Review
Exhibitions

London exhibition examines 'tragic absurdity' at the Korean border

Group show at Korean Cultural Centre UK combines photography, installations and archival material to explore one of the world's most heavily militarised zones

Heinkuhn Oh, A laughing sergeant and a private E-2 at attention, (October 2010, 2010) Courtesy the artist

In August 2015, loudspeakers were set up by the South Korean government to blast K-pop across the country’s northern border at the grim-faced sentries opposite. North Korea quickly retaliated with an artillery barrage across the border. “This reckless provocative mania should never go unpunished,” commented a spokesman for the North.

Things have come a long way in the past few years. But it is this mix of the absurd and the tragic that still characterises relations at the boundary between the two Koreas, as is captured in the unexpectedly funny but also moving exhibition, Negotiating Borders, running at the Korean Cultural Centre UK (KCCUK) in London until 23 November.

The exhibition is an artistic response to the demilitarised zone (DMZ), the 4km-wide, 250km-long, strip of land that separates North and South Korea. It remains, in spite of its name, one of the most heavily militarised areas in the world.

This exploration of the Korean peninsula’s political and cultural borderland is the work of the Real DMZ Project, an ongoing contemporary art project founded in 2012 by the curator Sunjung Kim. The London iteration is based on a show held last March at the old Seoul railway station, where in pre-war times travellers boarded trains for the far north of the country.

Housed in the compact space of the KCCUK, just off the Strand, this dense show manages to fit within it: photographs of the zone in the 1960 taken by Hanyong Kim for the Korean army; Jung Heun Kim’s onomatopoeia-spattered painting of the two flags flying above the DMZ, A Strange Scene (1999); Mountain Ori (2016) by Soyoung Chung, a work that uses thick black lumps of beeswax to evoke the lost geology of North Korea; Minouk Lim’s multi-faceted installation, Monument 300—Chasing Watermarks (2019), which reimagines the slaughter of anti-communist prisoners by the retreating North Korean forces; A botany of the zone’s flora, minus the roots which have been made inaccessible by the 2.2 bn landmines planted alongside. On it goes.

The presentation is arresting. What appear to be heaps of dead bodies covered in blankets fill the window that faces onto Northumberland Avenue, leaving the Centre seeming, despite its central location, devoid of human life. While this does offer a satisfying parallel with the DMZ itself, it is a shame, because this is the best show yet at the consistently interesting KCCUK.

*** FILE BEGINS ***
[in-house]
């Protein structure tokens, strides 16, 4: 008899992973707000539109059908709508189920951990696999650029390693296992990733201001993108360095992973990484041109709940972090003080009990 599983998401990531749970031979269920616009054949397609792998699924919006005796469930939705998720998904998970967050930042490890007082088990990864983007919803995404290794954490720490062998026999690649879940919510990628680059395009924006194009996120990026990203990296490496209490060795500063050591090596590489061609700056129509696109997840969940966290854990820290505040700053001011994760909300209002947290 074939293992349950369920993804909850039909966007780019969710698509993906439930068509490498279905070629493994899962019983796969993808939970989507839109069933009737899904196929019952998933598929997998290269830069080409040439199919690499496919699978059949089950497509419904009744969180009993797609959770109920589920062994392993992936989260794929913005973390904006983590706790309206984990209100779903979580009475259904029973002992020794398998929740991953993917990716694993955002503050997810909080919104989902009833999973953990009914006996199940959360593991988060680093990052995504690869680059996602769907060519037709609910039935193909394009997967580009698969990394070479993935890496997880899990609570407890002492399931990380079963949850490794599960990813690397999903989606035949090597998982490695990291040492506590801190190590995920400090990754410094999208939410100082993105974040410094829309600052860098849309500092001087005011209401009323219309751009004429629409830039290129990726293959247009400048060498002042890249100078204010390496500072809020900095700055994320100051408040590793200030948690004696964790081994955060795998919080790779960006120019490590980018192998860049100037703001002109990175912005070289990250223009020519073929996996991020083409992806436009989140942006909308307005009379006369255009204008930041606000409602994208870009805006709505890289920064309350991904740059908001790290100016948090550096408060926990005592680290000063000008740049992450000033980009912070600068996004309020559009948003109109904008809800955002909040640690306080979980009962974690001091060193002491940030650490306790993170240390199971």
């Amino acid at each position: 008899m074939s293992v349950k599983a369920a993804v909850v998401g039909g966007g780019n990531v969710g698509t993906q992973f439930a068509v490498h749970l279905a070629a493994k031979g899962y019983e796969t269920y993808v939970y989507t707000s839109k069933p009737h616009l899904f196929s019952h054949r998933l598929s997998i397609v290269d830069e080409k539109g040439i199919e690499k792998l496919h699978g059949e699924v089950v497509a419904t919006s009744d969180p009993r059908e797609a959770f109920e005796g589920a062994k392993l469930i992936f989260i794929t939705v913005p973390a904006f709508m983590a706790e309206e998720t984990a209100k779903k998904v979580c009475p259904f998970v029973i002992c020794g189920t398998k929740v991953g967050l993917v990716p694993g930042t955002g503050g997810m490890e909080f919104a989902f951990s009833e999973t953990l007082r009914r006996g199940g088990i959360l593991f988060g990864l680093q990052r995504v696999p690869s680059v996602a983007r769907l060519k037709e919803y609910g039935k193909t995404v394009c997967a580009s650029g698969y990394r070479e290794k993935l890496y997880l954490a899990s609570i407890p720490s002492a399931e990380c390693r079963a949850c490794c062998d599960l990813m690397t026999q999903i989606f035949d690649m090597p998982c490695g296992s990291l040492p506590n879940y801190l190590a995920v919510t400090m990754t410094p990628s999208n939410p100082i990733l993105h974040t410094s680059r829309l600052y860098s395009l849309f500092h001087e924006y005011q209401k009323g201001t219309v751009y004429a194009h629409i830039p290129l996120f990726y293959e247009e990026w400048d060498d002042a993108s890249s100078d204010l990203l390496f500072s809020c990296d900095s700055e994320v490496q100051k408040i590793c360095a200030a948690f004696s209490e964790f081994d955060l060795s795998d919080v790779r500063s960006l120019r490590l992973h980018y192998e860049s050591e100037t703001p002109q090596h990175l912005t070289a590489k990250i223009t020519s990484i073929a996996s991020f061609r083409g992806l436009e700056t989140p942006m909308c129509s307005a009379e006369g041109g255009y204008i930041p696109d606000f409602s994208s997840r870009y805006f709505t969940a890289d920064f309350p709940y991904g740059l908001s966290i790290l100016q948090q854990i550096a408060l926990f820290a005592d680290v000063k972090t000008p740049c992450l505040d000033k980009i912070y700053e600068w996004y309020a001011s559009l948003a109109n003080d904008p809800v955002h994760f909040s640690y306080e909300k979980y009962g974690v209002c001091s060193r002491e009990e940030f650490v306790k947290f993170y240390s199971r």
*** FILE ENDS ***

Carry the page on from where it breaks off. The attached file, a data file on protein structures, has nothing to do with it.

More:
The scene is set with a piece of archival material from a 1988 precursor show in New York, when the Korean-American conceptual artist Nam June Paik proposed turning the DMZ into a tiger reserve. In bright, multi-coloured crayon, the artist explains his explains his reasoning thus: “(1) To Attract Japanese Tourists; (2) To Keep Ecology Heaven; (3) To Eat Up Invaders.”

Another highlight is Noh Suntag’s photograph of mass North Korean gymnastics displays, Red House (2007). This deeply-affecting image captures the thousands of dark-eyed faces staring out from beneath the painted squares of cardboard from which the stadia-sized mosaics are constructed.

Meanwhile, the photographer, Hein-kuhn Oh, offers a different perspective on the military personnel on duty within the DMZ. His photographs of young men patrolling the hyper-militarised border reveal the conflicted perspectives of the conscripts, lending the border zone the feel of an elaborate charade.

Finally, some of the most interesting works on display are Kyungah Ham’s What You See is the Unseen (2015/16). These large images of chandeliers are smuggled into the North to be embroidered by seamstresses who are subject to strict censorship. The caption alongside one of the works reads: "North Korean hand embroidery, silk threads on cotton, middle man, smuggling, bribe, tension, anxiety, censorship, ideology, wooden frame, approx. 1,600 hrs/2 persons, 160x247cm."

Perhaps the censors of the North, and the regime itself, might find less in this show to object to than in being subject to bombardment by K-Pop. The great insight offered by this rewarding exhibition, that tragedy and farce are frequent companions, was—after all—first pointed out by Marx.

Negotiating Borders, Korean Cultural Centre, London, until November 23rd